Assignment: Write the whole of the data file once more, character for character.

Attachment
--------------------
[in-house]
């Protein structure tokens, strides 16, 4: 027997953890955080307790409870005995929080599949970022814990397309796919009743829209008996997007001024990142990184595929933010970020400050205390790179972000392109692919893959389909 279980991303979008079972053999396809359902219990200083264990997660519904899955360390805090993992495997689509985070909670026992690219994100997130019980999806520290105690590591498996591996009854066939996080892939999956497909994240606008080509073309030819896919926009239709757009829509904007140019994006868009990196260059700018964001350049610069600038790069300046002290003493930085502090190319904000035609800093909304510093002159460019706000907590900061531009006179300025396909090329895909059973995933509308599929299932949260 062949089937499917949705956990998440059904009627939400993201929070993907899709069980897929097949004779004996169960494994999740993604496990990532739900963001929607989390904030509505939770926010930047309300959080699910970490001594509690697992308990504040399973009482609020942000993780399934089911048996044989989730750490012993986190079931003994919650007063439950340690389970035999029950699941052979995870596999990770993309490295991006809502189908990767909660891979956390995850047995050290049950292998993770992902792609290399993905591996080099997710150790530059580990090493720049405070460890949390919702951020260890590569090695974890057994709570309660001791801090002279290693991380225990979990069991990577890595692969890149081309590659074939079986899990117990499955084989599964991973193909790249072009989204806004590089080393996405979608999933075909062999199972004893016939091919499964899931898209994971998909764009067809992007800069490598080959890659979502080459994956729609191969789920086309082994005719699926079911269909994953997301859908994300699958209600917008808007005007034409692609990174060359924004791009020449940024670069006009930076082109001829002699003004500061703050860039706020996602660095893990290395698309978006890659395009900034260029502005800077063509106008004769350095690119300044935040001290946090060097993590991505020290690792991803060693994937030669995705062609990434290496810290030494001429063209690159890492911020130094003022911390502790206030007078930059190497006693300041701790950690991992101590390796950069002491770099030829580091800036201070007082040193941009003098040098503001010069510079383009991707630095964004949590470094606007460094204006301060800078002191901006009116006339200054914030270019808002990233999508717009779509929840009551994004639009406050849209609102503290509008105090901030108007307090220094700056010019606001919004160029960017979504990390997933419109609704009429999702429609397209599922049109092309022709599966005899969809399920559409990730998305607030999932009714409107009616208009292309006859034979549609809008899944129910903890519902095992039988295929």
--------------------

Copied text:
[in-house]
């Protein structure tokens, strides 16, 4: 027997953890955080307790409870005995929080599949970022814990397309796919009743829209008996997007001024990142990184595929933010970020400050205390790179972000392109692919893959389909 279980991303979008079972053999396809359902219990200083264990997660519904899955360390805090993992495997689509985070909670026992690219994100997130019980999806520290105690590591498996591996009854066939996080892939999956497909994240606008080509073309030819896919926009239709757009829509904007140019994006868009990196260059700018964001350049610069600038790069300046002290003493930085502090190319904000035609800093909304510093002159460019706000907590900061531009006179300025396909090329895909059973995933509308599929299932949260 062949089937499917949705956990998440059904009627939400993201929070993907899709069980897929097949004779004996169960494994999740993604496990990532739900963001929607989390904030509505939770926010930047309300959080699910970490001594509690697992308990504040399973009482609020942000993780399934089911048996044989989730750490012993986190079931003994919650007063439950340690389970035999029950699941052979995870596999990770993309490295991006809502189908990767909660891979956390995850047995050290049950292998993770992902792609290399993905591996080099997710150790530059580990090493720049405070460890949390919702951020260890590569090695974890057994709570309660001791801090002279290693991380225990979990069991990577890595692969890149081309590659074939079986899990117990499955084989599964991973193909790249072009989204806004590089080393996405979608999933075909062999199972004893016939091919499964899931898209994971998909764009067809992007800069490598080959890659979502080459994956729609191969789920086309082994005719699926079911269909994953997301859908994300699958209600917008808007005007034409692609990174060359924004791009020449940024670069006009930076082109001829002699003004500061703050860039706020996602660095893990290395698309978006890659395009900034260029502005800077063509106008004769350095690119300044935040001290946090060097993590991505020290690792991803060693994937030669995705062609990434290496810290030494001429063209690159890492911020130094003022911390502790206030007078930059190497006693300041701790950690991992101590390796950069002491770099030829580091800036201070007082040193941009003098040098503001010069510079383009991707630095964004949590470094606007460094204006301060800078002191901006009116006339200054914030270019808002990233999508717009779509929840009551994004639009406050849209609102503290509008105090901030108007307090220094700056010019606001919004160029960017979504990390997933419109609704009429999702429609397209599922049109092309022709599966005899969809399920559409990730998305607030999932009714409107009616208009292309006859034979549609809008899944129910903890519902095992039988295929």